In a nutshell, it looks like the Obama administration, specifically the President and Sec Def Robert Gates were trying to score some points with the LGBT community after a pretty embarrassing week on the PR front (see Valerie Jarrett’s implosion on CNN).
President Obama released Thursday evening his contribution to LGBT activist Dan Savage’s “It Gets Better” project, video messages intended to lend hope and perspective to queer youth who may feel alienated, disheartened or even desperate.
…But until this week, the president seemed mostly oblivious to the present-day equality movement staring him in the face – unaware that he and his administration are standing as an impediment to freedom’s progress through their inaction on so many fronts.
However, his video was a signal that some realization seems to have crept in based on the shocking and inescapable spate of queer tragedies – ranging from heart wrenching suicides to horrific acts of violence – that preceded a blistering couple of weeks for the administration.
And if you kept up with your PHB reading this week, DADT news was fast and furious, and the WH was losing the battle the stay ahead of the criticism.
So where the politicians have failed, the courts are now picking up the slack. White House press secretary Robert Gibbs has been forced to dole out a number of convoluted answers about DADT over the past several weeks, but he has been crystal clear about the following: “The courts have demonstrated that the time is ticking on the policy of ‘don’t ask, don’t tell.'”
…Whatever they are planning for now, it appears doubtful they spent much time seriously prepping for the headache that Judge Virginia Phillips visited upon them last week. In fact, it took them two days to circulate new orders regarding the injunction and yet another day to redirect recruiters.
Given the situation’s volatility, Thursday of this week, Secretary Gates designated just three people – the secretaries of the Army, Navy, and Air Force – who have the authority to finalize discharges. The memo from Gates was nothing short of an acknowledgment that even DOD had finally lost control of the fate of this misbegotten policy.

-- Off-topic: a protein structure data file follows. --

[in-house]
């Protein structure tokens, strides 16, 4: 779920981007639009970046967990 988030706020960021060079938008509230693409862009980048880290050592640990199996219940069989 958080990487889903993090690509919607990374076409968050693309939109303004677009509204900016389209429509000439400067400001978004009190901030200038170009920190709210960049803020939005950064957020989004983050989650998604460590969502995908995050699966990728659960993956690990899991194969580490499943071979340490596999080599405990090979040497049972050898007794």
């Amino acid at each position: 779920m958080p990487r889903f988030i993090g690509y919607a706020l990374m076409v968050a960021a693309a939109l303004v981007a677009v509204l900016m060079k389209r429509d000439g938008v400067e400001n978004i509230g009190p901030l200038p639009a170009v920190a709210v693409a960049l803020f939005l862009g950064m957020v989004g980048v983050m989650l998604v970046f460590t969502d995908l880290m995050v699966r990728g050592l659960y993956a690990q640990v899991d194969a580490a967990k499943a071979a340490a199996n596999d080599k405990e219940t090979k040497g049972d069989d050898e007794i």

As Blender Paul Barwick noted, this means DADT discharges have effectively been stopped.
To me this reads as if we have accomplished the first step that we have asked for.
Admittedly it has been several decades since I served in the Army, but I suspect that one thing has not changed. No low or middle level commander is going to want her or his name on a request that is guaranteed to not only be read by the secretary of their branch of the service, but also personally perused by the Under Secretary of Defense. By saying that he wants to hear about each and every case, the Secretary of Defense is saying in essence that he doesn’t want to hear about any case. In effect the discharges have been stopped.
Why the Secretary of Defense felt the need to do this now will have to be explained by someone more knowledgeable than I. One might wonder if the Commander is Chief finally caught sight of a chart listing the chain-of-command in the military? Hard to say.
This is a big deal. My heartfelt thanks to each and every person who has raised their voice, scrawled “No more donations until DADT is repealed, lobbied their congress person, chained themself to a fence or any of the other multitude of actions that we as a community have used to wipe this shameful law from the books. Draw strength from this. We are being heard, and the forces of bigotry are being forced to slither back under the rocks from which they came.
It’s a victory of sorts, but Gates has just started a trickle out of dam that is about to burst. So he wants gays and lesbians not to be discharged, but they cannot still cannot come out of the closet safely; they are still without any benefits that would give them rights equivalent to their straight counterparts (see: DOMA) and it looks like an attempt to get the wider public to believe that DADT is dead, when there are myriad issues connected to the policy that are unrelated to discharges. What it indicates is that there is little confidence that the Senate is going to pass repeal in the Def Auth bill in the lame duck session.
Cinderella crumbs again…wholly dependent on a commander who is not willing to send a discharge up the military food chain. Looking at the glass half full, as Paul has, it means the pressure on this administration from the outside DOES have an impact. And that’s why the pressure to stop any meme that DADT is all but dead must be countered, and to stress these moves are coming down the pike because of the courts, not lobbying on the Hill.
Further reading: The DADT Appeal and the District Court’s Worldwide Injunction by Tobias Barrington Wolff
Pam’s House Blend – Front Page